President Trump designated churches and other houses of worship as essential services on Friday. There have been multiple reports of super-spreader events at US churches and synagogues, as well as a South Korean temple.
Inspector General Steve Linick's ousting is the latest in a series of moves against federal watchdogs
The Navajo Nation has surpassed New York and New Jersey for the highest per-capita coronavirus infection rate in the US — another sign of Covid-19's disproportionate impact on minority communities.
Anxious thoughts can be more difficult to escape in sustained isolation, such as the widespread lockdown measures due to the coronavirus pandemic, but arts and crafts have been shown to help distract from these feelings.
It’s getting hard to keep track of the bad news about the news right now. But we have to. Here’s our attempt to collect the layoffs, furloughs, and closures caused by the coronavirus’ critical blow to the economy and journalism in the United States. Please send tips. We’ll try to keep up.
The value of local newspapers can hardly be overstated right now. We read our local papers to track the spread of COVID-19 in our states, and the availability of ICU beds at nearby hospitals. We read to get a sense of how nearby businesses are faring, and what nursing homes are doing to keep residents safe. … But at the same time that readership is soaring, advertising revenue—which keeps newspapers financially afloat—is plummeting. As a result, a number of newspapers across the country are laying off workers, even shuttering. For many newspapers, the economic crisis brought on by the pandemic is merely the final nail in the coffin.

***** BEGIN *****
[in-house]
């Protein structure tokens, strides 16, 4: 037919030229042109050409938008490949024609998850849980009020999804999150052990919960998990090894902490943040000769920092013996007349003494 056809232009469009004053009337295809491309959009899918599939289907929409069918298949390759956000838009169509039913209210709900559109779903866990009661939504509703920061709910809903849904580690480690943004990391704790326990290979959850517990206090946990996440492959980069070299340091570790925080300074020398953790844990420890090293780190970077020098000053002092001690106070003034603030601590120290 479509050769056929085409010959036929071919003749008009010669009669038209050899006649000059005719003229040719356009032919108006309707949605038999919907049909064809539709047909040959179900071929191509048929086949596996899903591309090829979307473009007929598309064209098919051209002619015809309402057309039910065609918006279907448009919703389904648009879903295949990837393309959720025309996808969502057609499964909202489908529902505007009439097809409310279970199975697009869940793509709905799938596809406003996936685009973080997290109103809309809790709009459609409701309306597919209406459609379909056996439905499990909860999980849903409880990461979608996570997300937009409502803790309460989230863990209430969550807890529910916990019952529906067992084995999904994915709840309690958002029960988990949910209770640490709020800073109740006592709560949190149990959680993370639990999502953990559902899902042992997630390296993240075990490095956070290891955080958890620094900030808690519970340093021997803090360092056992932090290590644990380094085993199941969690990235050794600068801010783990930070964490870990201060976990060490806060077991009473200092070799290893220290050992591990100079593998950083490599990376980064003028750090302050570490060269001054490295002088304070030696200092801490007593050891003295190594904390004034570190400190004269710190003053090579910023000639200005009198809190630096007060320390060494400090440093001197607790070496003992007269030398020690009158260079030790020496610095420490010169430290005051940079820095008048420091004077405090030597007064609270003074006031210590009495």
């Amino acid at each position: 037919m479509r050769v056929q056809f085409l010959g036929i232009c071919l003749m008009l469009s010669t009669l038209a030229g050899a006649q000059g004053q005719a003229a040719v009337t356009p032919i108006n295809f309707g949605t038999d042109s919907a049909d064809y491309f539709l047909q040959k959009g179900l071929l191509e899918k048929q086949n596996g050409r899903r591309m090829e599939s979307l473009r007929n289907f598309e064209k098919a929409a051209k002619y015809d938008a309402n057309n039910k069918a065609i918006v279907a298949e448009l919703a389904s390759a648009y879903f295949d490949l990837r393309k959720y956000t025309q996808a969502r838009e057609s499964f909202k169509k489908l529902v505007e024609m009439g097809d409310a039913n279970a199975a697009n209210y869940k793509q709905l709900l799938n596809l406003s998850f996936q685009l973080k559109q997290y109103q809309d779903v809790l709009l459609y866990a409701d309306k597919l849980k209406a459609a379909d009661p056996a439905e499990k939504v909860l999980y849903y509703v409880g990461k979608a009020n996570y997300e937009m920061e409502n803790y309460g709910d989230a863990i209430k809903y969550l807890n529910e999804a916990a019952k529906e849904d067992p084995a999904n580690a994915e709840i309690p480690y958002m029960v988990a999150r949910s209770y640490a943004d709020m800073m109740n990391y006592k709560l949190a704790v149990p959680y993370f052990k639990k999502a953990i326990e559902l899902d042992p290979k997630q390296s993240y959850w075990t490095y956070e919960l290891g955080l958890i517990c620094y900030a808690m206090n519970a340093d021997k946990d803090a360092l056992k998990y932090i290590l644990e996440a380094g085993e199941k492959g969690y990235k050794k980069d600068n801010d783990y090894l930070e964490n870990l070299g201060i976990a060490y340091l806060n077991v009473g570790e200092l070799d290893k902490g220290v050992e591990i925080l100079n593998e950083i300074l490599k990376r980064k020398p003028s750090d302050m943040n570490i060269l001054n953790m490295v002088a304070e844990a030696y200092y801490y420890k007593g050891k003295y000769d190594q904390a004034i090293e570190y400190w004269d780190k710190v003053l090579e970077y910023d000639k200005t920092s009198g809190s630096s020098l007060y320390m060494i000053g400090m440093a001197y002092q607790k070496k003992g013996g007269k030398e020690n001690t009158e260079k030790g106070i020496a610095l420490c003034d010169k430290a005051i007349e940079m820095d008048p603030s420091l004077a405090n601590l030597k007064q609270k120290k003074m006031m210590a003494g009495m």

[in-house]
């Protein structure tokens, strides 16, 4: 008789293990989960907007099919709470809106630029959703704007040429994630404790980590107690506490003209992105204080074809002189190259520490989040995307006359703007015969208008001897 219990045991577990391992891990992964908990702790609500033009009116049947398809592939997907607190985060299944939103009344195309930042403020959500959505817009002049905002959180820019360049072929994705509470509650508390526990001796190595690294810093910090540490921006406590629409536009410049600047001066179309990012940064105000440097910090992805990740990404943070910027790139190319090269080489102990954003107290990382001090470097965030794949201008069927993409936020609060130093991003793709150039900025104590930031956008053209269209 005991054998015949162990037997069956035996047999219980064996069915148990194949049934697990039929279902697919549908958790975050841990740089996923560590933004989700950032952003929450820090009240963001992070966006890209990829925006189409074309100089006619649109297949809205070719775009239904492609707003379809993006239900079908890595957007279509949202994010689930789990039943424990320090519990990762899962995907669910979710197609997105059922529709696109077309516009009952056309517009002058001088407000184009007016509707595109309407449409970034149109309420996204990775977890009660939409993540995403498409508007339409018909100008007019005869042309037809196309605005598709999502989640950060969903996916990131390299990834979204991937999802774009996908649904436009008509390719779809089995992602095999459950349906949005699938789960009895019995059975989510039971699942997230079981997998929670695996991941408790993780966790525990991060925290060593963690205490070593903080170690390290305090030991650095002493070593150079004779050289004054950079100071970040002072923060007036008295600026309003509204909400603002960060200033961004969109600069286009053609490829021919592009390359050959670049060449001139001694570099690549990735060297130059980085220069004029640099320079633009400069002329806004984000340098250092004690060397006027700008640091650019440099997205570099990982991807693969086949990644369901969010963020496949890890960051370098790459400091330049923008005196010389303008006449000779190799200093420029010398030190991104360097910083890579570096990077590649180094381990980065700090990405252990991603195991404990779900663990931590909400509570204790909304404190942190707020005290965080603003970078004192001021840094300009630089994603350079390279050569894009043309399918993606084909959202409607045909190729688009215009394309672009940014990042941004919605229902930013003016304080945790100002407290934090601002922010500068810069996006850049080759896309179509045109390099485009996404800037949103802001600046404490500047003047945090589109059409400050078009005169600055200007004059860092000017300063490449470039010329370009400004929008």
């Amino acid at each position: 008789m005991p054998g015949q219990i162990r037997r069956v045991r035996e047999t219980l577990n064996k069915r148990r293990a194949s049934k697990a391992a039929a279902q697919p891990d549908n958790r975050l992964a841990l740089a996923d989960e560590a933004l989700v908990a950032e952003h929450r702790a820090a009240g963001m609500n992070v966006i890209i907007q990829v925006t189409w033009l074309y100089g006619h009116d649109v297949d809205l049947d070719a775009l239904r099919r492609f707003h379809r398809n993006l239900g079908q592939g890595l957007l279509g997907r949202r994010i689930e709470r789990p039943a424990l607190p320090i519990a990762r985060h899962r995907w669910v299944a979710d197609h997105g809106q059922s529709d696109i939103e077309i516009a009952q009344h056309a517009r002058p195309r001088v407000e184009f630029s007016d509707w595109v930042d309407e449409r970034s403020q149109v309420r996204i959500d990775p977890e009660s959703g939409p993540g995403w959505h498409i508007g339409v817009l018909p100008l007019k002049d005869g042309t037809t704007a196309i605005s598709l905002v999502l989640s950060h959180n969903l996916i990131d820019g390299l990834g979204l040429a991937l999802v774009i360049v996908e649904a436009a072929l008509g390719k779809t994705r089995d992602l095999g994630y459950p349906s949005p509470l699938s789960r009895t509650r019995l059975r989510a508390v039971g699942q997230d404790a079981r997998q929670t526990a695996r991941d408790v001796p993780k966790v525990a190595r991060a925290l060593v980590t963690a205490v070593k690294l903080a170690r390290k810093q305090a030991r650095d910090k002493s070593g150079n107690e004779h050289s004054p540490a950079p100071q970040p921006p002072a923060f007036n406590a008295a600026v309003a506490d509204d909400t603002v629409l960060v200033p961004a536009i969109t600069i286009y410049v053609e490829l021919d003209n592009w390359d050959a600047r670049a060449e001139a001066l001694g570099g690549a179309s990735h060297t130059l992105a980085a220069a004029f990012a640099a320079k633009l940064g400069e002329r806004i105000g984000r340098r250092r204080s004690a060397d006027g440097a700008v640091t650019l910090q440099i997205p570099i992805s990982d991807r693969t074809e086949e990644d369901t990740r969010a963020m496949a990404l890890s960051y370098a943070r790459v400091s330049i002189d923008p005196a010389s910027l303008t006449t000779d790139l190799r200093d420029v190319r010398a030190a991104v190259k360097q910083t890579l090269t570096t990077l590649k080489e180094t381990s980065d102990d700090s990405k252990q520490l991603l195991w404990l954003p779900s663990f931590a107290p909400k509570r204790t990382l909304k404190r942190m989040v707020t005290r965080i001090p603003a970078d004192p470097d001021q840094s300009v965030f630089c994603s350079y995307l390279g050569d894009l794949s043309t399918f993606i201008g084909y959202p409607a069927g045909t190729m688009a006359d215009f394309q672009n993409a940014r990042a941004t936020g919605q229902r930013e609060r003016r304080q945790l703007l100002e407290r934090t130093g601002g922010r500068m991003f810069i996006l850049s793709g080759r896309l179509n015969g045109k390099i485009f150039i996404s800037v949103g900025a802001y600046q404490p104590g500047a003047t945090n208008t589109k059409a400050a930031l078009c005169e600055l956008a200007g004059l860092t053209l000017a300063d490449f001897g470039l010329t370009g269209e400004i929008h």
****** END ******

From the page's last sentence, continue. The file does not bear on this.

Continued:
Saudi pilot who killed US Navy sailors on FL base was Al Qaeda terrorist and spent years planning (American Military News)
The Royal Saudi Air Force member behind the December 2019 shooting at Naval Air Station Pensacola had “significant ties” to the terror group Al Qaeda for years before conducting the deadly attack that killed three victims and injured eight others.
In a search across the city’s 52 civil registries, investigators Mario Romero and Laurianne Despeghel found the excess deaths amid the coronavirus pandemic. They published their findings in Nexos Magazine on Monday. With one of the lowest testing rates in the region, experts have doubted that the government’s official numbers are accurately reflecting the full scale of the health crisis
From pandemic to famine: Can world meet food crisis fast enough? (Christian Science Monitor)
Growing hunger in wealthy nations doesn’t compare to the famine expected in the developing world, the United Nations’ top food official warns. Wealthier nations are chipping in to help – but a strategic coming together on a global level will be crucial.
…As the coronavirus escalates its assault on the developing world, the victim profile is beginning to change. The young are dying of covid-19, the disease caused by the novel coronavirus, at rates unseen in wealthier countries — a development that further illustrates the unpredictable nature of the … In Brazil, 15 percent of deaths have been people under 50 — a rate more than 10 times greater than in Italy or Spain. In Mexico, the trend is even more stark: Nearly one-fourth of the dead have been between 25 and 49.
After three elections, Israel swears in new government (Washington Post)
Israel will have a rotating leadership headed first by Benjamin Netanyahu and then Benny Gantz.
China has been trying to avoid fallout from coronavirus. Now 100 countries are pushing for an investigation (CNN)
Russia has joined about 100 countries in backing a resolution at the upcoming World Health Assembly (WHA), calling for an independent inquiry into the coronavirus pandemic.
Coronavirus: How masks are becoming fashionable (BBC)
Face masks have become a necessity during the coronavirus outbreak and now the fashion world is ensuring that they become trendy. And with masks advised for the foreseeable future, people are finding ways to incorporate them into their outfits.